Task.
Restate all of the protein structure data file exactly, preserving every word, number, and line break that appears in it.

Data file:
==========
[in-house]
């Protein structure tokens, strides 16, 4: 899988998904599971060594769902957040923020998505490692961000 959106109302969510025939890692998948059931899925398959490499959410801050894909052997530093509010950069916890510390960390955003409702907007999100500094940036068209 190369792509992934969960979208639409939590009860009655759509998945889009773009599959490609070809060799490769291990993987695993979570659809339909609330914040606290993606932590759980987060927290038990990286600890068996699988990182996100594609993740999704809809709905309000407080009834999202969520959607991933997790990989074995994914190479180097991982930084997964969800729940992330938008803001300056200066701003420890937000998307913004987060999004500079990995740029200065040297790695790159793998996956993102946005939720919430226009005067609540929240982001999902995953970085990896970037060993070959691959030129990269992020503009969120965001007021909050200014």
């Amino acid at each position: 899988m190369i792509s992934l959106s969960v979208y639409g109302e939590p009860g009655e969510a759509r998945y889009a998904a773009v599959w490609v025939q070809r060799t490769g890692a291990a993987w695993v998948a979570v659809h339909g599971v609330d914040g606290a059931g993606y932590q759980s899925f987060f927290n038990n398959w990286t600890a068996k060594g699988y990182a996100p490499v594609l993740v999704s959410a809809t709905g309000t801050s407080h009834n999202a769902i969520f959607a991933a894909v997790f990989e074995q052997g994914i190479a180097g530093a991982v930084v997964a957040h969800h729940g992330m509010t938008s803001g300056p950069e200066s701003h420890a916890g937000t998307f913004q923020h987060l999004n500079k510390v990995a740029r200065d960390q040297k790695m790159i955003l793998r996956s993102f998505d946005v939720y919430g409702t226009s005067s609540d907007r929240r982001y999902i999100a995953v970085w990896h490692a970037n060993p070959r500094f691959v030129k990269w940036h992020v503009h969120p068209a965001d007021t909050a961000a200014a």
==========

[in-house]
């Protein structure tokens, strides 16, 4: 899988998904599971060594769902957040923020998505490692961000 959106109302969510025939890692998948059931899925398959490499959410801050894909052997530093509010950069916890510390960390955003409702907007999100500094940036068209 190369792509992934969960979208639409939590009860009655759509998945889009773009599959490609070809060799490769291990993987695993979570659809339909609330914040606290993606932590759980987060927290038990990286600890068996699988990182996100594609993740999704809809709905309000407080009834999202969520959607991933997790990989074995994914190479180097991982930084997964969800729940992330938008803001300056200066701003420890937000998307913004987060999004500079990995740029200065040297790695790159793998996956993102946005939720919430226009005067609540929240982001999902995953970085990896970037060993070959691959030129990269992020503009969120965001007021909050200014």
């Amino acid at each position: 899988m190369i792509s992934l959106s969960v979208y639409g109302e939590p009860g009655e969510a759509r998945y889009a998904a773009v599959w490609v025939q070809r060799t490769g890692a291990a993987w695993v998948a979570v659809h339909g599971v609330d914040g606290a059931g993606y932590q759980s899925f987060f927290n038990n398959w990286t600890a068996k060594g699988y990182a996100p490499v594609l993740v999704s959410a809809t709905g309000t801050s407080h009834n999202a769902i969520f959607a991933a894909v997790f990989e074995q052997g994914i190479a180097g530093a991982v930084v997964a957040h969800h729940g992330m509010t938008s803001g300056p950069e200066s701003h420890a916890g937000t998307f913004q923020h987060l999004n500079k510390v990995a740029r200065d960390q040297k790695m790159i955003l793998r996956s993102f998505d946005v939720y919430g409702t226009s005067s609540d907007r929240r982001y999902i999100a995953v970085w990896h490692a970037n060993p070959r500094f691959v030129k990269w940036h992020v503009h969120p068209a965001d007021t909050a961000a200014a």